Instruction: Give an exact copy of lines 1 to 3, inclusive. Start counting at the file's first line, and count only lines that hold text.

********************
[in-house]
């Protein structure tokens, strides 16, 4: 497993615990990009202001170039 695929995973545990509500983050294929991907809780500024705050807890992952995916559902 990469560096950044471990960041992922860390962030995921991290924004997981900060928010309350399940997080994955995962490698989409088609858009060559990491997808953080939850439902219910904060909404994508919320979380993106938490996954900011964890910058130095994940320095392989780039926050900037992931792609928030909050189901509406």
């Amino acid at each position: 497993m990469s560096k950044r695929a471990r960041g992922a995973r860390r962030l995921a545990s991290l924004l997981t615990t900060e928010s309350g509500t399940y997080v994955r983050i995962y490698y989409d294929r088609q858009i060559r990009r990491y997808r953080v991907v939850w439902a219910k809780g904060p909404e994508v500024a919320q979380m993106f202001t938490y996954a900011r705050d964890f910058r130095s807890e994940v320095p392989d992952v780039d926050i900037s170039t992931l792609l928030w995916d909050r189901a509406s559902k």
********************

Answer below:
[in-house]
């Protein structure tokens, strides 16, 4: 497993615990990009202001170039 695929995973545990509500983050294929991907809780500024705050807890992952995916559902 990469560096950044471990960041992922860390962030995921991290924004997981900060928010309350399940997080994955995962490698989409088609858009060559990491997808953080939850439902219910904060909404994508919320979380993106938490996954900011964890910058130095994940320095392989780039926050900037992931792609928030909050189901509406």
């Amino acid at each position: 497993m990469s560096k950044r695929a471990r960041g992922a995973r860390r962030l995921a545990s991290l924004l997981t615990t900060e928010s309350g509500t399940y997080v994955r983050i995962y490698y989409d294929r088609q858009i060559r990009r990491y997808r953080v991907v939850w439902a219910k809780g904060p909404e994508v500024a919320q979380m993106f202001t938490y996954a900011r705050d964890f910058r130095s807890e994940v320095p392989d992952v780039d926050i900037s170039t992931l792609l928030w995916d909050r189901a509406s559902k």